Arriving from Egypt, Abadi met Jordanian King Abdullah II during his several-hour visit to Amman late Sunday, presstv.com reported.
In a statement by the Royal Court, the Jordanian monarch stressed the significance of building a safe, stable and unified Iraq, which he described as a pillar of security in the Middle East region.
Extending his felicitations to Abadi on Iraq’s victories in the fight against the Daesh terrorist group, King Abdullah renewed Jordan’s full support for Iraq’s efforts to consolidate its security, territorial integrity and coherence of its people as per the provisions of the constitution.
During the meeting, Abadi briefed King Abdullah on the “significant victories the Iraqi army made in the fight against Daesh terrorist gang and Iraq’s vision for the future of the region, which is based on the development and security instead of rifts and wars.”
Abadi also met with Jordanian Prime Minister Hani Al Mulki who also congratulated the Iraqi government on the recent victories in the fight against Daesh and pledged full support for Iraq.
Mulki and Abadi also discussed bilateral ties between the two countries as well as the latest regional developments. The two sides also expressed their keenness to strengthen mutual cooperation.
Saudi King Salman bin Abdulaziz (C) attends a meeting of the Saudi-Iraqi Bilateral Coordination Council with US Secretary of State Rex Tillerson (C-R) and Iraqi Prime Minister Haider al-Abadi (C-L), accompanied by Iraqi Foreign Minister Ibrahim al-Jafaari (L), in the Saudi capital Riyadh on October 22, 2017. (AFP)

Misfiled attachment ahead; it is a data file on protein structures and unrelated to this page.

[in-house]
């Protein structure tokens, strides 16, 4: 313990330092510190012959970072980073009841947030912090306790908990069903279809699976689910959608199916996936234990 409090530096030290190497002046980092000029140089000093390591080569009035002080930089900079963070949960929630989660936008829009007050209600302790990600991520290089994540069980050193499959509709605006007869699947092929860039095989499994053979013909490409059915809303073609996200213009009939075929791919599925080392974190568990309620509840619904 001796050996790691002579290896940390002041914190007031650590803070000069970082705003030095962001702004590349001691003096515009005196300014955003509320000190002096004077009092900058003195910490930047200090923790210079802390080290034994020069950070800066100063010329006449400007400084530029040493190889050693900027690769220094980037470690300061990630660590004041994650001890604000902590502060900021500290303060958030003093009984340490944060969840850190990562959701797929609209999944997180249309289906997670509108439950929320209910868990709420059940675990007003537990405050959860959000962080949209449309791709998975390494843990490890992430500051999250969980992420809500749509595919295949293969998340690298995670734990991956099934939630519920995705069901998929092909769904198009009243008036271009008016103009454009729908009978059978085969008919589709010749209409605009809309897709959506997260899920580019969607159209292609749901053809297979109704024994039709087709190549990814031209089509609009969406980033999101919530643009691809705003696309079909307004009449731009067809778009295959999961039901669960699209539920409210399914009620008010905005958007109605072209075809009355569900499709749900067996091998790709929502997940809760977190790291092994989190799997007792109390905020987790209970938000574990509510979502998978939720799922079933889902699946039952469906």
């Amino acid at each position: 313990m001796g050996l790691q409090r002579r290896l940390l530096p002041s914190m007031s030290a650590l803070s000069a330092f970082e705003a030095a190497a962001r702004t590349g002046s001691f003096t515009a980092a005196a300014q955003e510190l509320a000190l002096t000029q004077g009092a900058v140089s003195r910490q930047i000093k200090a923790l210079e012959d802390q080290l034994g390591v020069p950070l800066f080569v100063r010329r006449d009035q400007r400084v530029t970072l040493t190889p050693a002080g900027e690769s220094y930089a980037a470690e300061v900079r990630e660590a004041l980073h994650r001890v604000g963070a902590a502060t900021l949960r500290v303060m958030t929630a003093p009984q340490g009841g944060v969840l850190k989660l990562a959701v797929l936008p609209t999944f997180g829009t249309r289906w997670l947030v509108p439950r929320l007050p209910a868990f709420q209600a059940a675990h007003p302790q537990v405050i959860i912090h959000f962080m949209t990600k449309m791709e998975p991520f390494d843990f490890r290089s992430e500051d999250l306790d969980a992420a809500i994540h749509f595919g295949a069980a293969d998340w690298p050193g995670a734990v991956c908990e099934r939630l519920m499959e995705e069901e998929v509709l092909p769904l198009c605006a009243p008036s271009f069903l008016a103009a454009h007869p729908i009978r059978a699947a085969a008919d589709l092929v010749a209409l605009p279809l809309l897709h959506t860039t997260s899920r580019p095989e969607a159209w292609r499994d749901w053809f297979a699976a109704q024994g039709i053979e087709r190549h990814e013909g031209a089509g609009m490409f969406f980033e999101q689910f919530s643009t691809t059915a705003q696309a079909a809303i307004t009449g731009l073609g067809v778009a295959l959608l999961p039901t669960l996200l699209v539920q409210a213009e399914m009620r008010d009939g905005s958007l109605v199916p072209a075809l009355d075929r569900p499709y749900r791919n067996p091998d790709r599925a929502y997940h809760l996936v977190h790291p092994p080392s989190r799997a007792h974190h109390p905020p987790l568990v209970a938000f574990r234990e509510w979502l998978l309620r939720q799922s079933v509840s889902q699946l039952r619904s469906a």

Abadi began his regional tour with a visit to Saudi Arabia on Saturday.
The Iraqi premier took part in a meeting in the capital Riyadh on Sunday to establish a joint Saudi-Iraqi coordination council aimed at enhancing cooperation that was also attended by US State Secretary Rex Tillerson.
The US secretary of state has traveled to Saudi Arabia to press the US President Donald Trump administration's new aggressive policy against Iran.
Tillerson said Iran and all other countries currently helping Iraq in its fight against terrorist groups need to leave the Arab country now that the battle is drawing to a close.
“Any foreign fighters in Iraq need to go home and allow the Iraqi people to regain control,” he said.
The former oil executive did not clarify whether by ‘all’ he also meant thousands of US forces who have been deployed to Iraq to supposedly ‘assist’ Iraqi forces in their battle against Takfiri militants.